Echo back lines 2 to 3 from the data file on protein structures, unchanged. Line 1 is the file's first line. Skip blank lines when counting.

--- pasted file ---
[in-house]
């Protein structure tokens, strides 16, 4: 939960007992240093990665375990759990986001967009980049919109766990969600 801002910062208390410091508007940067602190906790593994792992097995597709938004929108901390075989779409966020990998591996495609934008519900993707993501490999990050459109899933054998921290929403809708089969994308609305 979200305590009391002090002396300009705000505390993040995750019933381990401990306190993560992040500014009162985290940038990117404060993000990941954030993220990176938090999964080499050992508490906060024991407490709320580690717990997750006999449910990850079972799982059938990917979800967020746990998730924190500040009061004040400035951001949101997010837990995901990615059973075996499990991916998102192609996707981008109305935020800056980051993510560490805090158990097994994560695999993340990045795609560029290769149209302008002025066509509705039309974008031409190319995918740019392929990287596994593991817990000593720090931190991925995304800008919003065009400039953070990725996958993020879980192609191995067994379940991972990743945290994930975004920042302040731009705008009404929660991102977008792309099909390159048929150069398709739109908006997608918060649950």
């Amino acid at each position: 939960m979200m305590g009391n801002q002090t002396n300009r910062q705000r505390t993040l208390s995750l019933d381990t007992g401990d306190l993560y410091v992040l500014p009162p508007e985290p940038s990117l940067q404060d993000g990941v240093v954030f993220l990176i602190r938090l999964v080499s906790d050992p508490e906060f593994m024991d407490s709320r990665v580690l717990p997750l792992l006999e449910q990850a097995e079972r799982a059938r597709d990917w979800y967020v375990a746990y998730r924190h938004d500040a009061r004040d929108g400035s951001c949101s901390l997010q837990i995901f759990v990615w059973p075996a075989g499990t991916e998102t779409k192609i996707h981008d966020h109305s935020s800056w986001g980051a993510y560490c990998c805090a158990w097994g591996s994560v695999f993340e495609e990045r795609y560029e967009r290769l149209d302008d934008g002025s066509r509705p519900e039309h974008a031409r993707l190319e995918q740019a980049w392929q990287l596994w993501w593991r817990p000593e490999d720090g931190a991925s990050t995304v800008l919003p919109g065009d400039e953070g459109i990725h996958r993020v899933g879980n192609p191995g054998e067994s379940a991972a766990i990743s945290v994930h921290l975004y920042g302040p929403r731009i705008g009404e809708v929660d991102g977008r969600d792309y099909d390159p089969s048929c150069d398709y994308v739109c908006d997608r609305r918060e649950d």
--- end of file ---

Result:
């Protein structure tokens, strides 16, 4: 939960007992240093990665375990759990986001967009980049919109766990969600 801002910062208390410091508007940067602190906790593994792992097995597709938004929108901390075989779409966020990998591996495609934008519900993707993501490999990050459109899933054998921290929403809708089969994308609305 979200305590009391002090002396300009705000505390993040995750019933381990401990306190993560992040500014009162985290940038990117404060993000990941954030993220990176938090999964080499050992508490906060024991407490709320580690717990997750006999449910990850079972799982059938990917979800967020746990998730924190500040009061004040400035951001949101997010837990995901990615059973075996499990991916998102192609996707981008109305935020800056980051993510560490805090158990097994994560695999993340990045795609560029290769149209302008002025066509509705039309974008031409190319995918740019392929990287596994593991817990000593720090931190991925995304800008919003065009400039953070990725996958993020879980192609191995067994379940991972990743945290994930975004920042302040731009705008009404929660991102977008792309099909390159048929150069398709739109908006997608918060649950």
């Amino acid at each position: 939960m979200m305590g009391n801002q002090t002396n300009r910062q705000r505390t993040l208390s995750l019933d381990t007992g401990d306190l993560y410091v992040l500014p009162p508007e985290p940038s990117l940067q404060d993000g990941v240093v954030f993220l990176i602190r938090l999964v080499s906790d050992p508490e906060f593994m024991d407490s709320r990665v580690l717990p997750l792992l006999e449910q990850a097995e079972r799982a059938r597709d990917w979800y967020v375990a746990y998730r924190h938004d500040a009061r004040d929108g400035s951001c949101s901390l997010q837990i995901f759990v990615w059973p075996a075989g499990t991916e998102t779409k192609i996707h981008d966020h109305s935020s800056w986001g980051a993510y560490c990998c805090a158990w097994g591996s994560v695999f993340e495609e990045r795609y560029e967009r290769l149209d302008d934008g002025s066509r509705p519900e039309h974008a031409r993707l190319e995918q740019a980049w392929q990287l596994w993501w593991r817990p000593e490999d720090g931190a991925s990050t995304v800008l919003p919109g065009d400039e953070g459109i990725h996958r993020v899933g879980n192609p191995g054998e067994s379940a991972a766990i990743s945290v994930h921290l975004y920042g302040p929403r731009i705008g009404e809708v929660d991102g977008r969600d792309y099909d390159p089969s048929c150069d398709y994308v739109c908006d997608r609305r918060e649950d």